Wisconsin Outdoor News Fishing Report — April 7, 2017


Any ice that remained was black, rotten, and expected to be gone by publication date. Some bodies of water are open enough to allow for shoreline fishing, but the crappie bite has been slow. This could change quick with continued warm weather.

Country Store (715) 268-7482


It’s time to get seines, waders, and nets ready for smelt season. The season hasn’t started, as there’s still ice on the bay. Usually smelting starts the first or second week in April, depending on Mother Nature. We need wind to blow the ice out and warmer temps. It won’t be long! Early steelhead season on the tributaries opened March 25. The streams are open to the first barrier. The streams were high and somewhat cloudy last week. Reports of some nice steelhead have come in on spawn.

Angler’s All, (715) 682-5754.

River Rock, (715) 682-3232.


There was still ice on most big lakes last week, but wind and warm weather chewed away at it, so it’s not expected to last. Most small lakes have minimal ice and they should be ice-free by the weekend.

Indianhead Sport Shop


Brown trout fishing is off to a very strong start for shore fishermen and trollers. Anglers are having good action trolling the Lake Michigan shoreline from Bailey’s Harbor south past Algoma, especially out in front of the tributaries. Another good spot right now has been right in downtown Sturgeon Bay from the bridges out to the pier heads. As soon as the ice totally goes away, fishermen will be trolling the shorelines from Sturgeon Bay and north all the way up to Gills Rock on the bay side. That’s anticipated to happen within the next week. Mauler spoons and crankbaits such as Thundersticks and Rapalas have been the top baits.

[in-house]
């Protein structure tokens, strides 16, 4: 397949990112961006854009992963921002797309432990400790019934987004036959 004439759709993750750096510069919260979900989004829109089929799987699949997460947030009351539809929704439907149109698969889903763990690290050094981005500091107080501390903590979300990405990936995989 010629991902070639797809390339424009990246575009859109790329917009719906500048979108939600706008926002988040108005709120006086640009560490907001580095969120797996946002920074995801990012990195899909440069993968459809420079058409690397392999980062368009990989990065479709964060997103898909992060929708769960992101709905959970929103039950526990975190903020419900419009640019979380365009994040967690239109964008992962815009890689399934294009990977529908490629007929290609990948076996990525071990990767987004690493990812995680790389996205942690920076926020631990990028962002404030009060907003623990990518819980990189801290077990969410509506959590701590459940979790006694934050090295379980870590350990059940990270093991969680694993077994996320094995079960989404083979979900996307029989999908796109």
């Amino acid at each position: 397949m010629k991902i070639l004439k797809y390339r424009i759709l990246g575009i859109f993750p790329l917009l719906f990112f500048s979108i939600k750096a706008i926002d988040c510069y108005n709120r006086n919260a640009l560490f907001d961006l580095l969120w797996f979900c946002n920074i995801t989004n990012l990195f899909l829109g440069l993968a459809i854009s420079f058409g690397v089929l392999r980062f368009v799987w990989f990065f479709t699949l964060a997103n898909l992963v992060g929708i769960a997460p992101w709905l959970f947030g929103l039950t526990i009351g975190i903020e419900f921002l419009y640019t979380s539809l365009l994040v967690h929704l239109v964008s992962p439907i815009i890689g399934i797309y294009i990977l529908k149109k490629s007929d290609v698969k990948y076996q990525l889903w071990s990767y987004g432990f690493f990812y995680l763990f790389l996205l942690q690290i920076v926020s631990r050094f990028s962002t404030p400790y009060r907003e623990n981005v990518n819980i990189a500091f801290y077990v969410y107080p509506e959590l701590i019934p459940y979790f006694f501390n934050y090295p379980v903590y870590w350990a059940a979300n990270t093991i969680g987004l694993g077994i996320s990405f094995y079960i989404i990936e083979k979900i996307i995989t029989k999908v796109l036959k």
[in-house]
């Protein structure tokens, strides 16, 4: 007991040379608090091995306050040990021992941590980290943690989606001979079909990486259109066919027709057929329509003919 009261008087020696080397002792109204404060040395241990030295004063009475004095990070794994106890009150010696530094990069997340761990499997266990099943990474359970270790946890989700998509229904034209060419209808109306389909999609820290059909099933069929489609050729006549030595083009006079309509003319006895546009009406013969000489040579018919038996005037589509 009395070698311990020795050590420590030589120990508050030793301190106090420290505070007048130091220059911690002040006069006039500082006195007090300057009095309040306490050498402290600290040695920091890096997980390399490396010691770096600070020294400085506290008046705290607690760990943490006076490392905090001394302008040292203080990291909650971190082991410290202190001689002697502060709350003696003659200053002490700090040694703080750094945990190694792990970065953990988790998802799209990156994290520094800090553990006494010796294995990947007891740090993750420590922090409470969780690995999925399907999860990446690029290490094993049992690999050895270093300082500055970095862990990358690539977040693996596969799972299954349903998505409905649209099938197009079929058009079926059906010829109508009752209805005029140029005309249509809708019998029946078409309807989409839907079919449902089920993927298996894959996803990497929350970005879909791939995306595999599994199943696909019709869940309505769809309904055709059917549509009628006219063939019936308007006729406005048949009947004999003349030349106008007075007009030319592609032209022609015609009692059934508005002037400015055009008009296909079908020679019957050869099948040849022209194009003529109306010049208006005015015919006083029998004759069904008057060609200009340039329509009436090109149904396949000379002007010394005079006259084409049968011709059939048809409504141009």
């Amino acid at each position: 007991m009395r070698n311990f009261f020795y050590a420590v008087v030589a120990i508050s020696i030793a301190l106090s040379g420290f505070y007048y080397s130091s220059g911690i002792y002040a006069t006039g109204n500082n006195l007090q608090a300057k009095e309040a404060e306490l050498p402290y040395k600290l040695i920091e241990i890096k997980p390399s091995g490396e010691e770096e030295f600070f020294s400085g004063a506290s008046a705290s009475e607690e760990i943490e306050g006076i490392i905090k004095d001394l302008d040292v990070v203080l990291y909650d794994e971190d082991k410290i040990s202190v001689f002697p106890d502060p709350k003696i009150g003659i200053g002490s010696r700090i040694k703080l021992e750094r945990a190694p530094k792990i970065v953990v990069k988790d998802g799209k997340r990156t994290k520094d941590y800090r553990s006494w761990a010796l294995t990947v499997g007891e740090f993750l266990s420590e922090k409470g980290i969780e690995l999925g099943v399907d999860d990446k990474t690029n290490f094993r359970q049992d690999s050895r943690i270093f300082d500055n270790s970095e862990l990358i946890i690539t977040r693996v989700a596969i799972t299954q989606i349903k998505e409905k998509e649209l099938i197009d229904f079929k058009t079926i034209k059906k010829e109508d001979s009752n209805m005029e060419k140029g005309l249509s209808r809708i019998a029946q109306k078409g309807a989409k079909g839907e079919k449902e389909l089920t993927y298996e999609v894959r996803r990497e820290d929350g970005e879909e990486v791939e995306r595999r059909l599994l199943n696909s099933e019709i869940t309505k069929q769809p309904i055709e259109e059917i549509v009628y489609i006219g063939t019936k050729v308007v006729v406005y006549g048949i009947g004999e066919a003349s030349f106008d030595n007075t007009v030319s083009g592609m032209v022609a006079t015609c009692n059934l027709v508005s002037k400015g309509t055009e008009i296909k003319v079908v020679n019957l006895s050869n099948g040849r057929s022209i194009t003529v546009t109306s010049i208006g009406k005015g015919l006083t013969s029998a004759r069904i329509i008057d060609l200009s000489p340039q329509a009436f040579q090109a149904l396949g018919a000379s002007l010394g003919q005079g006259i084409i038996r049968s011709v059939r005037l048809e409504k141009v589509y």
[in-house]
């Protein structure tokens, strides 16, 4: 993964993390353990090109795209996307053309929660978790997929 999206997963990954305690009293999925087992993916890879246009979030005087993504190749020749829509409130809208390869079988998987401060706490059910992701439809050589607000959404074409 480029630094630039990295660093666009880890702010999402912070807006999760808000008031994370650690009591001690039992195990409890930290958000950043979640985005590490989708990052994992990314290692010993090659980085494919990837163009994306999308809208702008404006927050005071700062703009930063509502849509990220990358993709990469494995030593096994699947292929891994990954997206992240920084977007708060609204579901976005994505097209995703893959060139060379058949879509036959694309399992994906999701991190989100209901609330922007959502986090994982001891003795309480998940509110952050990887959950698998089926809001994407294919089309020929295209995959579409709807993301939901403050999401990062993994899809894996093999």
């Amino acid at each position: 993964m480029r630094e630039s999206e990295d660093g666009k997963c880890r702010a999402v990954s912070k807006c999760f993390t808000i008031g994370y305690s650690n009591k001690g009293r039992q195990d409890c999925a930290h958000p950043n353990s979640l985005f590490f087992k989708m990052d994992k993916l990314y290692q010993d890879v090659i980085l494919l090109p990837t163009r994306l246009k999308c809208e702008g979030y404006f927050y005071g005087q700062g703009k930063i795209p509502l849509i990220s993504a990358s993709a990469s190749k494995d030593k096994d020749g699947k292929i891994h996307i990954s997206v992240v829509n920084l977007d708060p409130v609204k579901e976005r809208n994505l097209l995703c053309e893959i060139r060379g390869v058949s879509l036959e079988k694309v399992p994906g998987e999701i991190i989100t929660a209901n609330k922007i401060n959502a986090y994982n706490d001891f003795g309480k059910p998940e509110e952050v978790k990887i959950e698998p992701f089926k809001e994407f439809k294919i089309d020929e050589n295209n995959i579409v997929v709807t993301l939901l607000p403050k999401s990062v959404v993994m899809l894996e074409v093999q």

Stream fishermen are having some very good success in the Lake Michigan tributaries for high flying rainbow trout. Spawn sacs, yarn eggs, gulp eggs, and spinners all have been quite effective.

Walleye trollers and rip jig fishermen are getting ready for all of the floating ice to go away so they can go after some pre-spawn walleyes. Areas to try are right in downtown Sturgeon Bay, the Potawatomi State Park shoreline, Sherwood Point, Henderson’s Point, and the vast shoreline to the north of Sturgeon Bay. Nighttime trolling with large crankbaits is what most folks do, but some will anchor up and cast to a spot with active fish. Also, during the day, you can drift with suckers while pitching some plastics and Rip-n-Rap style baits to  trigger some good bites.

Pike fishing has been OK for the fishermen in the Sturgeon Bay channel who are willing to dodge icebergs. Jigging with OddBall jigs tipped with minnows, dragging suckers on bottom bouncers and trolling large crankbaits and spoons are all good ways to boat a big pike or two.